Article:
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Using text classification to automate ambiguity detection in SRS documents

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Using text classification to automate ambiguity detection in SRS documents

Hussain, H. M. Ishrar (2007) Using text classification to automate ambiguity detection in SRS documents. Masters thesis, Concordia University.

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Abstract

Software Requirements Specification (SRS) is one of the most important artifacts produced during the software development lifecycle. In practice, requirements specifications are initially written in natural language, which allows them to be corrupted with different forms of ambiguity that eventually may contribute to critical failure in the subsequent phases of the system's development, if they are not detected at the time of requirements validation. The objective of this work is to study possible automation of detecting ambiguity in SRS documents by means of a text classification system. The work is a part of a larger project aimed at applying Natural Language Processing (NLP) techniques to assess the quality of SRS documents. In the absence of a standard annotated corpus, we collected SRS samples and carried out corpus annotation process to build corpora of our own, one at the sentence-level and the other at the discourse-level. The annotators were trained with an annotation guideline, which was written based on the quality model that we had developed. The process showed substantial level of inter-annotator agreement indicating the possibility of automating the task by a tool that can accurately emulate the human annotation process. The resultant corpus was then used for training and testing our text classification system. We set the scope of this thesis to detect ambiguity at the level of surface understanding only, since the indicators of its possible existence in text can be realistically extracted by the currently available NLP tools. We developed two different decision-tree-based text classification systems that worked at the sentence-level and the discourse-level, and conducted a series of experiments training and testing the classifier with different sets of features. Finally, merging the two classifiers together yielded optimum results with an accuracy of 86.67% in detecting ambiguity at the level of surface understanding. To our knowledge, none of the previous work in the field of Requirements Engineering (RE) has tested the applicability or performance of using a text classification system to automate the detection of textual ambiguities. Our work, thus, provided significant evidence on the prospect and feasibility of using a text classifier to automate ambiguity detection in SRS documents. Keywords. Software Requirements Specification, Text Classification, Natural Language Processing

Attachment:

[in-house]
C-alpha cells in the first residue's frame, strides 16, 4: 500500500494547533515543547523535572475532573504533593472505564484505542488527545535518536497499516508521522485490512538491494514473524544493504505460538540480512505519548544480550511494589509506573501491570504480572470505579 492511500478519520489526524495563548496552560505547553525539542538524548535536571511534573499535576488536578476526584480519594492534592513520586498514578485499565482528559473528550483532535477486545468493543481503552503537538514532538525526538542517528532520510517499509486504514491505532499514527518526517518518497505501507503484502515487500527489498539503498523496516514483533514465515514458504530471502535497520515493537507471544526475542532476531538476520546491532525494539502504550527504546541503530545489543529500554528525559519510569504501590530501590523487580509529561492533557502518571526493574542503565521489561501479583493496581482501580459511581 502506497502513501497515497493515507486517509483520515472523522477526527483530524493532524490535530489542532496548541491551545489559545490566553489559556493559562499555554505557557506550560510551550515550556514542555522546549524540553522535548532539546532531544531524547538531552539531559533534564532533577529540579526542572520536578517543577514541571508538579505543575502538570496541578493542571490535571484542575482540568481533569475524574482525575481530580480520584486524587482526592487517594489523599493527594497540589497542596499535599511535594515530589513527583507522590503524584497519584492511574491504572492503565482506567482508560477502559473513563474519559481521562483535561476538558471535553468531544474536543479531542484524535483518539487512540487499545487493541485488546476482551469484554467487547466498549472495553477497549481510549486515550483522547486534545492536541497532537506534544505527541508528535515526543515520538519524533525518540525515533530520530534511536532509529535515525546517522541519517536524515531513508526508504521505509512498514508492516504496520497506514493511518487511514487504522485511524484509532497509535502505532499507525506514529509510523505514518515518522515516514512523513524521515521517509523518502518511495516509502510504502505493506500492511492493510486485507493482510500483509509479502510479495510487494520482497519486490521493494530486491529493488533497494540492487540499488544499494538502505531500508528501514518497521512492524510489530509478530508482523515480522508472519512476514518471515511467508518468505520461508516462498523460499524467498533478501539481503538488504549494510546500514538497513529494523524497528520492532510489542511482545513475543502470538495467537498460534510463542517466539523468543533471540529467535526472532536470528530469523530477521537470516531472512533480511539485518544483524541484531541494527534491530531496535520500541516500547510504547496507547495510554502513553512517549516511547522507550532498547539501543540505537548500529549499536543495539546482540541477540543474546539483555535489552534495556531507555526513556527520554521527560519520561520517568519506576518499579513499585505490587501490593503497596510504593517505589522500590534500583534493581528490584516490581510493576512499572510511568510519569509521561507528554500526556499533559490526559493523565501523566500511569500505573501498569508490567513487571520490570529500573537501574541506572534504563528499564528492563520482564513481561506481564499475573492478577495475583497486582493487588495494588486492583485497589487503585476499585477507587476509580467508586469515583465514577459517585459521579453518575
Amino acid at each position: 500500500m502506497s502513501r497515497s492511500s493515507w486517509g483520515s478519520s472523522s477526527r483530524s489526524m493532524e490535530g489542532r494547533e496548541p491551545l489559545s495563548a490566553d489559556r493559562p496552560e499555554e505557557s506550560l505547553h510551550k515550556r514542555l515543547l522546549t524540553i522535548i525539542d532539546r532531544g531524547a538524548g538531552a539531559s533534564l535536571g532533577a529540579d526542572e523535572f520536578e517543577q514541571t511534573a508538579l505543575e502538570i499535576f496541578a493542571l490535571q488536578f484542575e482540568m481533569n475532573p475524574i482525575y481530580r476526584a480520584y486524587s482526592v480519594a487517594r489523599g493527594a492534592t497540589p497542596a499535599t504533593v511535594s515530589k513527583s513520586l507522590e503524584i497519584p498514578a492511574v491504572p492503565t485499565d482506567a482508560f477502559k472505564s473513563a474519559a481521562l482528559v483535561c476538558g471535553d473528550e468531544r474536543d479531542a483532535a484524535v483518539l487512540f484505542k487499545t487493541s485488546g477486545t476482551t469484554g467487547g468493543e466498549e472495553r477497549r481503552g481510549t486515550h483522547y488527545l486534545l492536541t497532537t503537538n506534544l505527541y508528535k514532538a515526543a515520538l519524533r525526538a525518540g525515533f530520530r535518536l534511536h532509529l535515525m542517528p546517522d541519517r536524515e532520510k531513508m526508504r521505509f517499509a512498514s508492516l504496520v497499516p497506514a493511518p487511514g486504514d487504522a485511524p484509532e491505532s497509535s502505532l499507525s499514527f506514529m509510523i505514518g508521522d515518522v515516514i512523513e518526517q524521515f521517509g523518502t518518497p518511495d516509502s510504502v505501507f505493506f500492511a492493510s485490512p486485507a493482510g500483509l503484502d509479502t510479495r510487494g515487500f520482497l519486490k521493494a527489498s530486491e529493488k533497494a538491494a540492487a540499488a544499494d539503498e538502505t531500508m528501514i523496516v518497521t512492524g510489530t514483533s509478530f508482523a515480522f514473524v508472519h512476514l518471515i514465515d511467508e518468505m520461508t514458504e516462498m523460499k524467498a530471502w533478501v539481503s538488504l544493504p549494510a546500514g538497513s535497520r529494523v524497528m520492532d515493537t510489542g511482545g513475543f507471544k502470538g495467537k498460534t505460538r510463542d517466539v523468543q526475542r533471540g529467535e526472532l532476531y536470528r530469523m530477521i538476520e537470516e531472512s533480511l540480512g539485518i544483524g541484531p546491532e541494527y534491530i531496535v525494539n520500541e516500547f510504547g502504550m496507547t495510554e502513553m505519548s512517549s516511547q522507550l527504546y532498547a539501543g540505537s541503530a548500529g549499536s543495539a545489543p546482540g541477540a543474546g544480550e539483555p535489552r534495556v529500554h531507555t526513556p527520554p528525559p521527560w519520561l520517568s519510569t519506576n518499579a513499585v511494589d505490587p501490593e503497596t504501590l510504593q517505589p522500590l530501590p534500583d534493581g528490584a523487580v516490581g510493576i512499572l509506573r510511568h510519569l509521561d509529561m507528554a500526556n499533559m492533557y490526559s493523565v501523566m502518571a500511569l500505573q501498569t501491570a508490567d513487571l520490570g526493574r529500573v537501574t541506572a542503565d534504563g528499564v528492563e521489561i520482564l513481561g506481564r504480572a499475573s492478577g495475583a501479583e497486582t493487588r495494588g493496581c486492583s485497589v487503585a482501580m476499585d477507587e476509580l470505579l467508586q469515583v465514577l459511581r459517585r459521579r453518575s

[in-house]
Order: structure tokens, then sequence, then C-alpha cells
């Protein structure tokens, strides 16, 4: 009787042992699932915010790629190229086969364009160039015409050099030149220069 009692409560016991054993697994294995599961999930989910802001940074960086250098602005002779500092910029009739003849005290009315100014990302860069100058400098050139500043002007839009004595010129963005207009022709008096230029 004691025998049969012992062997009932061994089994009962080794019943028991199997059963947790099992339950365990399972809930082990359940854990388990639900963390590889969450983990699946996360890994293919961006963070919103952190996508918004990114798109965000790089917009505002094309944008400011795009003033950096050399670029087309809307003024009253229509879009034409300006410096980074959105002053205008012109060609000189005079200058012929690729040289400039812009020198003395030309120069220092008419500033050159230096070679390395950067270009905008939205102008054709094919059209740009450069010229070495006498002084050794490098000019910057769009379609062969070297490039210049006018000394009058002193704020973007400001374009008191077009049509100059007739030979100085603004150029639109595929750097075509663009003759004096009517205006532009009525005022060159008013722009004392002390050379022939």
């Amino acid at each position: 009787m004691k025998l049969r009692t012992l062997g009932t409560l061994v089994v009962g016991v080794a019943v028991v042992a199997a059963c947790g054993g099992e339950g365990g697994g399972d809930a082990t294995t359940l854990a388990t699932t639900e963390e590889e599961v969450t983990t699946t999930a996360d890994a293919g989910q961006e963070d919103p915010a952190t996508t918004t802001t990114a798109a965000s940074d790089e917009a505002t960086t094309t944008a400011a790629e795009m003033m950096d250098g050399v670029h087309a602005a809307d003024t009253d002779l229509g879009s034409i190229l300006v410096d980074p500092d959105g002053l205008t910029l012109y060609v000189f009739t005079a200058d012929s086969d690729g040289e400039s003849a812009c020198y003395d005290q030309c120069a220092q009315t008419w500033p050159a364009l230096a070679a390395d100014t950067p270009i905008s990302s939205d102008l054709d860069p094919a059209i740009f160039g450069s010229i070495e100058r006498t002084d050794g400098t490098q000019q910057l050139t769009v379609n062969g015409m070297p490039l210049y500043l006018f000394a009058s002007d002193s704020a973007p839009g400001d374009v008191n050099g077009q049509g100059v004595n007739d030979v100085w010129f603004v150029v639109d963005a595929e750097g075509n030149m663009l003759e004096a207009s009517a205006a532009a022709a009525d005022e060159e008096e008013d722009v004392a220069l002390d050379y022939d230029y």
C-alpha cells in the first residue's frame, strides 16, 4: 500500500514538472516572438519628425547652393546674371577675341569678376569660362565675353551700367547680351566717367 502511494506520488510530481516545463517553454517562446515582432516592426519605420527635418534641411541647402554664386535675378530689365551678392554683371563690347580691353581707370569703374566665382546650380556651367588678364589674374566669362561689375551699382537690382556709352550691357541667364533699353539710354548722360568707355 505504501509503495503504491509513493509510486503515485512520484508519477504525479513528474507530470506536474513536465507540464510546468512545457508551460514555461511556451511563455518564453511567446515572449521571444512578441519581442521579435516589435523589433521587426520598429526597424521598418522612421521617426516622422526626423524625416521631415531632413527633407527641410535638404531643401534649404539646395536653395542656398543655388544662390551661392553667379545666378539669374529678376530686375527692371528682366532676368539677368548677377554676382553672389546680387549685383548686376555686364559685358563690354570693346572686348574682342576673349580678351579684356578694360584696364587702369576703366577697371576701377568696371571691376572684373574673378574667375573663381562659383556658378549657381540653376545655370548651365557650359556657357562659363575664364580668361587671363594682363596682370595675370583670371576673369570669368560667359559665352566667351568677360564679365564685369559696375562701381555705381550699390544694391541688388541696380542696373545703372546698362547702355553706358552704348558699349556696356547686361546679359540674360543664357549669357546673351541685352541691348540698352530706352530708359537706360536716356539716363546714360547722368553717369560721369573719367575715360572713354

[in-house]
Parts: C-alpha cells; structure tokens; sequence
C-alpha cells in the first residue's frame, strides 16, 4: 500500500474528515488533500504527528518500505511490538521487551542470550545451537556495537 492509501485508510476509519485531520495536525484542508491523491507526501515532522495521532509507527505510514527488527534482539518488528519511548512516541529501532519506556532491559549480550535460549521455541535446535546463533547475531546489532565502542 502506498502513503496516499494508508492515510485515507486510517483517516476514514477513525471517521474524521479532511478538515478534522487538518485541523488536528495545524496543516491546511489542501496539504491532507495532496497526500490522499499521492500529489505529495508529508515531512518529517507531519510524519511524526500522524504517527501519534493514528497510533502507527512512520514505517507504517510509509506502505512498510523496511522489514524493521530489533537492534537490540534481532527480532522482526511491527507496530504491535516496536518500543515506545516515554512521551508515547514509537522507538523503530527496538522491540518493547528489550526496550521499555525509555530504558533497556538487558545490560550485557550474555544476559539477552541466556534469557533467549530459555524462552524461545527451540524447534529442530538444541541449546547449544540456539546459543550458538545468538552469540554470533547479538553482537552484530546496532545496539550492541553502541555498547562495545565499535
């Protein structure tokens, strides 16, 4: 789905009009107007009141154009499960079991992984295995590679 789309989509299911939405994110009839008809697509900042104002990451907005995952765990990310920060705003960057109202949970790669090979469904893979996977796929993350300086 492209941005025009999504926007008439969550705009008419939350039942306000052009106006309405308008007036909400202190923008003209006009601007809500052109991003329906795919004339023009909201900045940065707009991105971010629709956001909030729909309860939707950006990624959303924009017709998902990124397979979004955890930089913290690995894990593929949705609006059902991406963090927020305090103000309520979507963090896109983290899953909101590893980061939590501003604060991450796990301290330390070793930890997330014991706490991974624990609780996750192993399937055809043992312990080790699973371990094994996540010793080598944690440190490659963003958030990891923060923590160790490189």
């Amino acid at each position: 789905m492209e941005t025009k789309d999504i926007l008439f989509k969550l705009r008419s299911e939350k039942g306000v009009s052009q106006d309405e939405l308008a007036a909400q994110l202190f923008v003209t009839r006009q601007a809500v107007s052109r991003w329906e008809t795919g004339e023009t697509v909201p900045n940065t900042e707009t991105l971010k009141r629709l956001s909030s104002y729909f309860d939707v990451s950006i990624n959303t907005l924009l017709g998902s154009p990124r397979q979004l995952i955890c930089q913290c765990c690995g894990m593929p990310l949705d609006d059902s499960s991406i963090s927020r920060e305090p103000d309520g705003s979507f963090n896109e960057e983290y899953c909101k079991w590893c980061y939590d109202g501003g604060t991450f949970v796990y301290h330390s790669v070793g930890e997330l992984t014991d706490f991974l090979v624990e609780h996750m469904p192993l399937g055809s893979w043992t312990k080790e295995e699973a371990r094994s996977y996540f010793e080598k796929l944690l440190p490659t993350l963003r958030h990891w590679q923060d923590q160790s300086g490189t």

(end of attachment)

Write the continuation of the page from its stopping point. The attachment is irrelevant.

Divisions:Concordia University > Gina Cody School of Engineering and Computer Science > Computer Science and Software Engineering
Item Type:Thesis (Masters)
Authors:Hussain, H. M. Ishrar
Pagination:xv, 130 leaves : ill. ; 29 cm.
Institution:Concordia University
Degree Name:M. Comp. Sc.
Program:Computer Science and Software Engineering
Date:2007
Thesis Supervisor(s):Ormandjieva, O
ID Code:975462
Deposited By: Concordia University Library
Deposited On:22 Jan 2013 16:08
Last Modified:18 Jan 2018 17:40
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